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COVID-19 and Modern Slavery: Challenges, Opportunities, and the Future of the Fight

Natalya Wallin and Jason Wendle, Directors of the GDI-incubated Global Fund to End Modern Slavery (GFEMS), write for the Council on Foreign Relations about how COVID-19 is affecting victims of modern slavery, and the immediate opportunity for the private and public sector to recover responsibly to prevent exploitation.

“The COVID-19 pandemic has exposed and been exacerbated by inequality around the world, disproportionately affecting populations most vulnerable to acute poverty, exploitation, and abuse. One population at the extreme end of the global inequality spectrum are victims of modern slavery. Even before the current crisis, they faced restricted freedom of movement, isolation, and withheld wages. Many victims now face escalating threats: domestic workers face heightened risk of physical and sexual violence and there are numerous reports of bonded and migrant laborers forced to walk hundreds of kilometers to their home villages after losing their jobs.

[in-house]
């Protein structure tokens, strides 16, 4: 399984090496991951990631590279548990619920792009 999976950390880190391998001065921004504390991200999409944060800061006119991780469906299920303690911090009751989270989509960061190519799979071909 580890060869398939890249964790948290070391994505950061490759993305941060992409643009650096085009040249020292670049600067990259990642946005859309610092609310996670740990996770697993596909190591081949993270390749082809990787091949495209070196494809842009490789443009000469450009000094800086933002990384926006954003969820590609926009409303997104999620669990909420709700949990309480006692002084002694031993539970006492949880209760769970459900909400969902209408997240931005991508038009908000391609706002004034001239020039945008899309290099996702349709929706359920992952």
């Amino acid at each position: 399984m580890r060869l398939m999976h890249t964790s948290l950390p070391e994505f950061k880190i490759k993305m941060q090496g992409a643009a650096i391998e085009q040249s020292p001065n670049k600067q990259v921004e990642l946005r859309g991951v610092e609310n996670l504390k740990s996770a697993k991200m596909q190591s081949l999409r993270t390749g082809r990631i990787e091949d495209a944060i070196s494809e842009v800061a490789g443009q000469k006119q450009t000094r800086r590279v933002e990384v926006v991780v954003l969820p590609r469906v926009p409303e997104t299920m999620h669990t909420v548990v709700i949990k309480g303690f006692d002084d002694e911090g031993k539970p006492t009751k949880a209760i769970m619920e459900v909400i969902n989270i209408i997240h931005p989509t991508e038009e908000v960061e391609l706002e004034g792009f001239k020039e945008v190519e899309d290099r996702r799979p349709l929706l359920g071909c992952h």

As the economic fallout of the pandemic deepens and further exacerbates vulnerabilities, the global community should anticipate that millions more may fall into labor and sex trafficking in the aftermath of the crisis. While urgent humanitarian needs are being addressed in the short-term, the global community must also rethink social protections and evaluate supply chains to ensure ethical production and responsible global trade in the medium and long-term. It is critical that we coordinate efforts to prevent a surge of exploitation and modern slavery.”